You see it all the time in L.A. despite the sprawl and fragmented civic culture: Neighborhoods, communities of interest, social networks come together and achieve something greater than themselves.
In the last 48 hours, the people who own horses, the people who care about animals and each other pulled together to provide safe shelter to hundreds of animals.
At Pierce College’s farm, dozens of volunteers showed up yesterday as a daylong line of trailers pulled up with horses from the North Valley in need of a safe haven — 168 horses in all were stabled there.
They put up temporary stalls, they washed and fed the horses, they called in veterinarians to deal with injured animals. They call themselves a “family” and a family takes care of its own.
That’s what keeps coming up for me about the possibility of all the “families” coming together, putting aside their differences, and turned this into the greatest city on earth, the city it ought to be with its perfect climate, its unlimited freedom and opportunity.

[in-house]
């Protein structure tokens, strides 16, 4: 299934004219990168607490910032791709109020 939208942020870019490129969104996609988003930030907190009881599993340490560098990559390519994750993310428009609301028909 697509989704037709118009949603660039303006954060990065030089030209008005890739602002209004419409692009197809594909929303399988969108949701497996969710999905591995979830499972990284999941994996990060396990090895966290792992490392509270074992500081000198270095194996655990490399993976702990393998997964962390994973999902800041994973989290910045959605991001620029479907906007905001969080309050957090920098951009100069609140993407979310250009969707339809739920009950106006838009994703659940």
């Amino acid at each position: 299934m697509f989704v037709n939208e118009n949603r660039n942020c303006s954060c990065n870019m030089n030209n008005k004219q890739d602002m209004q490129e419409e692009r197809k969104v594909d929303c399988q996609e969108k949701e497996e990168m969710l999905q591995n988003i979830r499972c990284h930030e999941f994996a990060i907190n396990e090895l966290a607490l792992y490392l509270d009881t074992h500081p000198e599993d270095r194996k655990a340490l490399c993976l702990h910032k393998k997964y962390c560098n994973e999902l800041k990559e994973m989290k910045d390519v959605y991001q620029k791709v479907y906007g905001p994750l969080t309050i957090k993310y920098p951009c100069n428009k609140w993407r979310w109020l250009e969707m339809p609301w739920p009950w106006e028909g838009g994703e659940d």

At Pierce, I talked with veteran L.A. County Animal Control Officer Mary Lukins who took charge of the chaos at the barn as she has done before when fires threatened the community and others. Tina Harmon who stables a horse at Stoney Point Ranch told me of her experiences, of how firefighers, neighbors and volunteers showed what kind of people we really are.